Senate Bill Ends Presumptive Probation

Jan 9, 2019

Attorney General Jason Ravnsborg

A bill sponsored by the South Dakota Attorney General repeals the presumption of probation for non-violent drug crimes.

The presumption was a part of a criminal justice overhaul package passed by the legislature in 2013.

Attorney General Jason Ravnsborg campaigned on ending presumptive probation. He says

Ravnsborg says Senate Bill 19 gives discretion back to judges.

“It would also cause the defendants, we believe, to have to work with law enforcement more,” Ravnsborg says. “They have to give something to get the same thing they’re getting in the statute, now. It gives judges and prosecutors more flexibility on how they charge and what they can expect. And, I do believe it will benefit our state by getting information to get the dealers. That’s ultimately who I’m after.”

A report from the Urban Institute in 2016 finds presumptive probation and other reforms enacted several years ago increased convictions, while decreasing the state’s prison population.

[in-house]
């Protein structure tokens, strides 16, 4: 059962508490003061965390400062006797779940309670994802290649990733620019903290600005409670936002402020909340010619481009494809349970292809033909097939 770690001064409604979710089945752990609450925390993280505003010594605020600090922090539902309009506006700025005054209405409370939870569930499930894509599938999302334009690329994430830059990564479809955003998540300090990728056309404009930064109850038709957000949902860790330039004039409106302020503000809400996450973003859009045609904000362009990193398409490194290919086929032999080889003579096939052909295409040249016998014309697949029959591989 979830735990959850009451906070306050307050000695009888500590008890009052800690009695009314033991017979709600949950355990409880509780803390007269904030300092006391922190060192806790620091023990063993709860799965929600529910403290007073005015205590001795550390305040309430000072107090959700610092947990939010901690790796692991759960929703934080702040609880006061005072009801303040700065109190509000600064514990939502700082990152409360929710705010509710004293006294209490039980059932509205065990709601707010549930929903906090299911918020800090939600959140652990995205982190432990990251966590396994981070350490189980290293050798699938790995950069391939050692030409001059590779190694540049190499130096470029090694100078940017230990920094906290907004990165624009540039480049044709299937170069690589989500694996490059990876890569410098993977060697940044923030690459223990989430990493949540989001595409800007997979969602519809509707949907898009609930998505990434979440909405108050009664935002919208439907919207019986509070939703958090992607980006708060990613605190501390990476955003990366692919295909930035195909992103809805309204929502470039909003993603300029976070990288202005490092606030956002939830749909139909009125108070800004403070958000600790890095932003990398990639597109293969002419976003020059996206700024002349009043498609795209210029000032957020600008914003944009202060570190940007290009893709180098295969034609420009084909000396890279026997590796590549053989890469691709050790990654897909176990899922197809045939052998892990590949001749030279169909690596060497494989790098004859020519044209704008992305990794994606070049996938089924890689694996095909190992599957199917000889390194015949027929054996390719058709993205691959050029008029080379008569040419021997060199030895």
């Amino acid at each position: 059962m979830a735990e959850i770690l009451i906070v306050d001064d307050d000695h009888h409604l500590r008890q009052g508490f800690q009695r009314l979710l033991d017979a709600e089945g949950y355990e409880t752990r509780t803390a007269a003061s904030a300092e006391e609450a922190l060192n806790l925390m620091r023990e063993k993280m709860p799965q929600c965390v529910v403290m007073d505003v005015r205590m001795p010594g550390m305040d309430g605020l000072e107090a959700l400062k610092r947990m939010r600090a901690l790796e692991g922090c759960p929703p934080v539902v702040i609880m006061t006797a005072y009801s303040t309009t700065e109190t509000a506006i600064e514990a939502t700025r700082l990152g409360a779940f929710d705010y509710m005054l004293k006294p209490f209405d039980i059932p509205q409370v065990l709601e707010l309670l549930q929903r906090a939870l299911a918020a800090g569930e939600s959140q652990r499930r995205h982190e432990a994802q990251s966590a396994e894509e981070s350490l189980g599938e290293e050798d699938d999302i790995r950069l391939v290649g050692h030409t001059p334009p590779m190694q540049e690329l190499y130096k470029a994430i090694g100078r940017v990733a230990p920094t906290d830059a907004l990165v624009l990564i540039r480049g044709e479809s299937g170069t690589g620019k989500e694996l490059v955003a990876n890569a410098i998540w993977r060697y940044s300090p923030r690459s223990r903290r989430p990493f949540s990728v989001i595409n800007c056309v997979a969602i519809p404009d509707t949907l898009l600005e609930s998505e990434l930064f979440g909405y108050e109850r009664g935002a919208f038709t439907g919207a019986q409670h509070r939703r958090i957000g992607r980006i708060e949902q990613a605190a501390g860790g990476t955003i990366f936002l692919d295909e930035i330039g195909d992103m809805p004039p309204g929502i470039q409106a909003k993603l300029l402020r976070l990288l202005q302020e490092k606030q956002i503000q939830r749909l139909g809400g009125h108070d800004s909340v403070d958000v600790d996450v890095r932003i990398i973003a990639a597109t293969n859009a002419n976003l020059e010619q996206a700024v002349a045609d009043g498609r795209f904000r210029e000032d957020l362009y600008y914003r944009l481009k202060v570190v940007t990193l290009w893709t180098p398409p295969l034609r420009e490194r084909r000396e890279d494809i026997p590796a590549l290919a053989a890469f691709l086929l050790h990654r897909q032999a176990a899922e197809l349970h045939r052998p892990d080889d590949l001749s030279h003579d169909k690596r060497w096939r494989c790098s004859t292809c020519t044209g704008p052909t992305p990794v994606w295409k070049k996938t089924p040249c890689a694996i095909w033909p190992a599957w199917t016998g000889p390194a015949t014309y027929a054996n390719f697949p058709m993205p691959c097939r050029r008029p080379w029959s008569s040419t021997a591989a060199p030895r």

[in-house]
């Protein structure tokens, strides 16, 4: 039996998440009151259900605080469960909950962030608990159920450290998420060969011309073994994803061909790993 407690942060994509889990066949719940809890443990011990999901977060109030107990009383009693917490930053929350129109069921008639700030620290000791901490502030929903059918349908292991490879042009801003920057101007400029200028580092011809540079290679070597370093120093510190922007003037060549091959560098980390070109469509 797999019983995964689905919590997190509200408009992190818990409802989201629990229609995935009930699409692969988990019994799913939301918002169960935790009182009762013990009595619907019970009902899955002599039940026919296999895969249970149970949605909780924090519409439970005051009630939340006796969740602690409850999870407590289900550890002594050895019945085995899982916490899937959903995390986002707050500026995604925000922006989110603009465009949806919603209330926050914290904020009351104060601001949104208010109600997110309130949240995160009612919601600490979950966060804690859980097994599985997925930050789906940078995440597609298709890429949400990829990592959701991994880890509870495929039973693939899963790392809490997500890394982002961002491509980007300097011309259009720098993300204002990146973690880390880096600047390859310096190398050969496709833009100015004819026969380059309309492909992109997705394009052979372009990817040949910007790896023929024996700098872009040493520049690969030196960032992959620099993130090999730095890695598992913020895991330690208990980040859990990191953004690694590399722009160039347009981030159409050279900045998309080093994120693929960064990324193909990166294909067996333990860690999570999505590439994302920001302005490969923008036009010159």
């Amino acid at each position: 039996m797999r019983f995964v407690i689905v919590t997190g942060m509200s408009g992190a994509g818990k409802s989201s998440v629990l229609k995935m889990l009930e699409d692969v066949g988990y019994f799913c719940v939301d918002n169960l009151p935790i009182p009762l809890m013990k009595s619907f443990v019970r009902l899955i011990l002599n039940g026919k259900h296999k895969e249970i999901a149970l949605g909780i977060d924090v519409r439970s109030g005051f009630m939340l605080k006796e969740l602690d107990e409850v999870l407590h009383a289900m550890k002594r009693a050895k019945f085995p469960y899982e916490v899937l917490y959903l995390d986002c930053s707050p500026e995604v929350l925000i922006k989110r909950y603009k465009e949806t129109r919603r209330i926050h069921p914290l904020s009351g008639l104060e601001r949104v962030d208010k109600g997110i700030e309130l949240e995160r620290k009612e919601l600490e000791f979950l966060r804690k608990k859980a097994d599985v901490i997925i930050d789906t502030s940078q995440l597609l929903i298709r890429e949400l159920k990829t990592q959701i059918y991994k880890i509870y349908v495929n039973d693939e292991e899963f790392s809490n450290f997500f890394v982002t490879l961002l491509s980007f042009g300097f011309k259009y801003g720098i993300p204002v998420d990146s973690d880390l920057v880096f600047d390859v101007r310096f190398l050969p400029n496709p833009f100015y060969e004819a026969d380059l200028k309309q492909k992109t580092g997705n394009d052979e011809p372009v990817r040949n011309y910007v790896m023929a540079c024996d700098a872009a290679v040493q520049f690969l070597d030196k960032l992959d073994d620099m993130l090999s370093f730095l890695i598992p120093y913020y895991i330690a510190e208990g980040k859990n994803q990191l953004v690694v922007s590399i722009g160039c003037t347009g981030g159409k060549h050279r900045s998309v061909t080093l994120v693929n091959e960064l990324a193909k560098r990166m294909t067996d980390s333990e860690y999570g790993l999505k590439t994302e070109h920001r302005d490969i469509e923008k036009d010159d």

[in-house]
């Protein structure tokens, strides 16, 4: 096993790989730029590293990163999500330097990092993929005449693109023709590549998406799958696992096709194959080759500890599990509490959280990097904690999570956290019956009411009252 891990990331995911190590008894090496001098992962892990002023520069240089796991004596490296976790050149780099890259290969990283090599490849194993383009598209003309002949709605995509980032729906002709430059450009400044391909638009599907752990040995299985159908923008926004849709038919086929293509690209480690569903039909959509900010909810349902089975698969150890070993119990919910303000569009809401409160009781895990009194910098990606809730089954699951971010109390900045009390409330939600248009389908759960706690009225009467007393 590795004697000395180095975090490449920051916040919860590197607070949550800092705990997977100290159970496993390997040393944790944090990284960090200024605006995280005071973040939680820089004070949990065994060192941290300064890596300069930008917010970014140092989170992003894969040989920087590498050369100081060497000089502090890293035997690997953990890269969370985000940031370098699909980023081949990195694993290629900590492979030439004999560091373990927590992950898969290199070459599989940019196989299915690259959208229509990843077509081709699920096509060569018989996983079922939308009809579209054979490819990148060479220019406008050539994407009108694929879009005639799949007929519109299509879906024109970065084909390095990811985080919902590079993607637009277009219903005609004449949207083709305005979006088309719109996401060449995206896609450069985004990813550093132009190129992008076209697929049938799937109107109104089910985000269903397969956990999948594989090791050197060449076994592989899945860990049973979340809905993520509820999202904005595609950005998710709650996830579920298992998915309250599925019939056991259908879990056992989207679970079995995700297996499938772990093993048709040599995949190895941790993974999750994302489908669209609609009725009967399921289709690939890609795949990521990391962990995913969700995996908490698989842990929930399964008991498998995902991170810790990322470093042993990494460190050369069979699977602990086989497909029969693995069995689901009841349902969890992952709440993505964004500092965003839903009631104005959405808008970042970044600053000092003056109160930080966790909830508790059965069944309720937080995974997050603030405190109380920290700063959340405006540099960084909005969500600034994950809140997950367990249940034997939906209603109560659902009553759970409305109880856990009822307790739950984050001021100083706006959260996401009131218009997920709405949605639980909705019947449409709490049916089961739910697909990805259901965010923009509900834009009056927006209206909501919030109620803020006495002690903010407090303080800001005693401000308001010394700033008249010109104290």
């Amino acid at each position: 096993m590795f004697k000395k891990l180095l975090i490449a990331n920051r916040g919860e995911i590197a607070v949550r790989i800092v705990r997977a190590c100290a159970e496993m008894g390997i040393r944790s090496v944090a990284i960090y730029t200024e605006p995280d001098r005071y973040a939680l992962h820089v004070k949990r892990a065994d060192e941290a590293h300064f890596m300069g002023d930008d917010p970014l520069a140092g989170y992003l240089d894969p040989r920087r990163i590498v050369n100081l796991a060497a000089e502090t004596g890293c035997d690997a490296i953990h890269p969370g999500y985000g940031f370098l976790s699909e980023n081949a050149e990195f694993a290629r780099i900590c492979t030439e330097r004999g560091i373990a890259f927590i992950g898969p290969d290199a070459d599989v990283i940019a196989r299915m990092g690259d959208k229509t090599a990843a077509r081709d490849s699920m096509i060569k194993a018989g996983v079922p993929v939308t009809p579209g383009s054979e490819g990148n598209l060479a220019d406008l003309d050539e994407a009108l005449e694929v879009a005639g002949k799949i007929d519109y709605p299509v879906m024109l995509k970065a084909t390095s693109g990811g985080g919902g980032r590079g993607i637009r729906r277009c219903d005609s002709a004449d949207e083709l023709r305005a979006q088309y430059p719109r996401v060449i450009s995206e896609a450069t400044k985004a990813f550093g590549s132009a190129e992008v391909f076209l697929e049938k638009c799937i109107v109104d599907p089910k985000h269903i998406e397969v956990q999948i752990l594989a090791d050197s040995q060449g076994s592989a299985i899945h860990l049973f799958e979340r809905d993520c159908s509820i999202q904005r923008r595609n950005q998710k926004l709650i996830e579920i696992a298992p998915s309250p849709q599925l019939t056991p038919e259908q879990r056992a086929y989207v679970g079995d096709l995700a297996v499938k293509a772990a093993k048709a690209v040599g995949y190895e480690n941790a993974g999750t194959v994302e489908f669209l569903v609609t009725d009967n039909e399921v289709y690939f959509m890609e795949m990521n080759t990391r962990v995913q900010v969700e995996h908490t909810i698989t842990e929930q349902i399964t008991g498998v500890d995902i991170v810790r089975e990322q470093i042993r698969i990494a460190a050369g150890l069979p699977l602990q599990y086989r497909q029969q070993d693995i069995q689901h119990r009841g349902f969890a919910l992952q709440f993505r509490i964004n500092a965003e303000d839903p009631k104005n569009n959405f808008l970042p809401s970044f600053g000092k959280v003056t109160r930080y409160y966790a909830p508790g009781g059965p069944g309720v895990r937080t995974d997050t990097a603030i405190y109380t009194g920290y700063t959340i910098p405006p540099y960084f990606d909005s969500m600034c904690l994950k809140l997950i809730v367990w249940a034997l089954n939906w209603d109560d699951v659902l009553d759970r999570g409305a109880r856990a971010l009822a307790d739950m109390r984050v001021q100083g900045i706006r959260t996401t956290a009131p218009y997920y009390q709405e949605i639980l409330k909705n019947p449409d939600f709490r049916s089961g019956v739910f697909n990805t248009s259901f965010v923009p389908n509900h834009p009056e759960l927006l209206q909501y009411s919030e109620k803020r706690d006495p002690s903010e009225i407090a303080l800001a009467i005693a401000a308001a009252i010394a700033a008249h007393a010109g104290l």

State Supreme Court Chief Justice David Gilbertson was integral in passing the criminal justice reform package. He says he doesn’t plan on testifying for or against the attorney general’s bill.

“We knew when we drafted those bills it was going to be an ongoing process because society changes and the judicial system changes,” Gilbertson says. “Those bills are not set in stone. Now, whether there are proposals on the table that would improve it or not, that’s up for the legislature to decide.”

Justice Gilbertson says he respect the legislative process and he will pass judgement if a case against the repeal makes it to the supreme court.

He says he thought the over haul several years ago was important enough to testify in favor of and support.